man i found korea to be cheap! but then again i was with my gf and her friends most of the time and had many things paid for.. and didn't wild out as hard as you.. but i ended spending abour 2,300,000 won over two weeks with a grand in aud left over on my last day, and even 900 korean bucks left.. i guess it depends where you go.. i wish i got to drink alot more than i did :( alcohol prices in aus are ridiculous

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Came across this English article article about a Tibet restaurant in Myeongdong and all of the redevelopment craziness going on there. Interesting read: http://koreatimes.co.kr/www/news/special/2011/07/177_91687.html

I've been to the restaurant a couple times now and it is really great. Definitely recommend it.

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There is also a new squat/venue that is operating as the protest central for the area. Right next to (the now closed) Chungang Cinema. They are going to start having concerts from next Friday. Just after I leave.. https://www.facebook.com/event.php?eid=262972263717765

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man i found korea to be cheap! but then again i was with my gf and her friends most of the time and had many things paid for.. and didn't wild out as hard as you.. but i ended spending abour 2,300,000 won over two weeks with a grand in aud left over on my last day, and even 900 korean bucks left.. i guess it depends where you go.. i wish i got to drink alot more than i did :( alcohol prices in aus are ridiculous

korea can definitely be either cheap or really expensive. Its fun to grab cheap soju with friends and have really good cheap food but we just wanted to go crazy this time and each night would come out to like 2000 bucks which is why the money just kept leaking out of the pockets. clubbing, room salon's, etc are crazy pricy. But then again, clubbing in korea is cheaper than clubbing in Vegas. Just went to a booking club in Ktown this past weekend in LA and i must say, it made me realize how much i miss korea.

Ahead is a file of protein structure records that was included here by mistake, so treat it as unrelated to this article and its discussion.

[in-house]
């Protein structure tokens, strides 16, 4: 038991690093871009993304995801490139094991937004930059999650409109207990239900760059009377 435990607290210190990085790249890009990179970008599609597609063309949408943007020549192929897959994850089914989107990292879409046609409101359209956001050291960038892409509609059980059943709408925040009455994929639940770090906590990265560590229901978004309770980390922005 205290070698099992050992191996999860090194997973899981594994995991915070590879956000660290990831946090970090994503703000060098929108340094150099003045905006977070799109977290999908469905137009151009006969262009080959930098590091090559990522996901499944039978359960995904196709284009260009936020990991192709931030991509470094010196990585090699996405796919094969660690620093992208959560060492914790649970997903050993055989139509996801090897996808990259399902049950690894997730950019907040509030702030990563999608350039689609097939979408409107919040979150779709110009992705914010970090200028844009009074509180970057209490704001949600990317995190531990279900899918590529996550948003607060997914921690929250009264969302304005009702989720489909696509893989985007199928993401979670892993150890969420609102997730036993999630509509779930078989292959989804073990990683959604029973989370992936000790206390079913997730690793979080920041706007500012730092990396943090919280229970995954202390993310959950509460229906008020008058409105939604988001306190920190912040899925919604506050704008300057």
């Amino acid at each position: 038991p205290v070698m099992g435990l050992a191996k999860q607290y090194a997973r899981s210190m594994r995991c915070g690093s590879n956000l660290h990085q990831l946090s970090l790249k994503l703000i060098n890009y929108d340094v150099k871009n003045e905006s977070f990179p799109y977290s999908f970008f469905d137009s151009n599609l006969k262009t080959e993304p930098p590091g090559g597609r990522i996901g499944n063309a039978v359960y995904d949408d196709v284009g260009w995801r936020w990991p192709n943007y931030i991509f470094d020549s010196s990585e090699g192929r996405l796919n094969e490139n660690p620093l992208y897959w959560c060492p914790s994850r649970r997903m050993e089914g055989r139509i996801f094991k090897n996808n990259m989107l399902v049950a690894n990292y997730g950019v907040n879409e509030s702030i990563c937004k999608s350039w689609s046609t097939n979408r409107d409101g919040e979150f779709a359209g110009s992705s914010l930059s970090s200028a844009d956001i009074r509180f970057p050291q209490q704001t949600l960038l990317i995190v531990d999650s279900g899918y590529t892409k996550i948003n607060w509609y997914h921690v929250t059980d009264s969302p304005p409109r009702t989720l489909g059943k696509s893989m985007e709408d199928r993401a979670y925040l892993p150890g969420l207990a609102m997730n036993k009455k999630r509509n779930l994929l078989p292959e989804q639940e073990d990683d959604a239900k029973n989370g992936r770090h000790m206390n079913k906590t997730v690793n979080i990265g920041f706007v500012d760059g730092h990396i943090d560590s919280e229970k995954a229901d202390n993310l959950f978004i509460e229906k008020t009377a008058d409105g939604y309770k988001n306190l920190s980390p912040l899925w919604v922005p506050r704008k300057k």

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Definitely depends on how you approach things. I just got back from a two week trip and managed to spend just under $500. Looking at my transactions, I'm not quite sure how I managed it. I am able to stay for free, but still ate tons of amazing food, did an awful lot of drinking, and took a couple trips outside of Seoul.

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IMHO the fun to be had in Korea is getting sideways in suljibs and cooking up intense amounts of Sam gyup sals at the pension with the broz. - though I guess my life has changed quite a bit since I first visited Seoul in 08...

I never got the appeal of room salons and night clubs though.. Aren't they a bit outdated? Surely it's clubs and motels with a loose beaze these days?

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How would you boys suggest getting from Japan to Korea? Cheapest way possible of course. Am spending 30 days in Japan and have some friends in Korea who would be happy to host me so I’m thinking about crossing it off my list of places given the opportunity.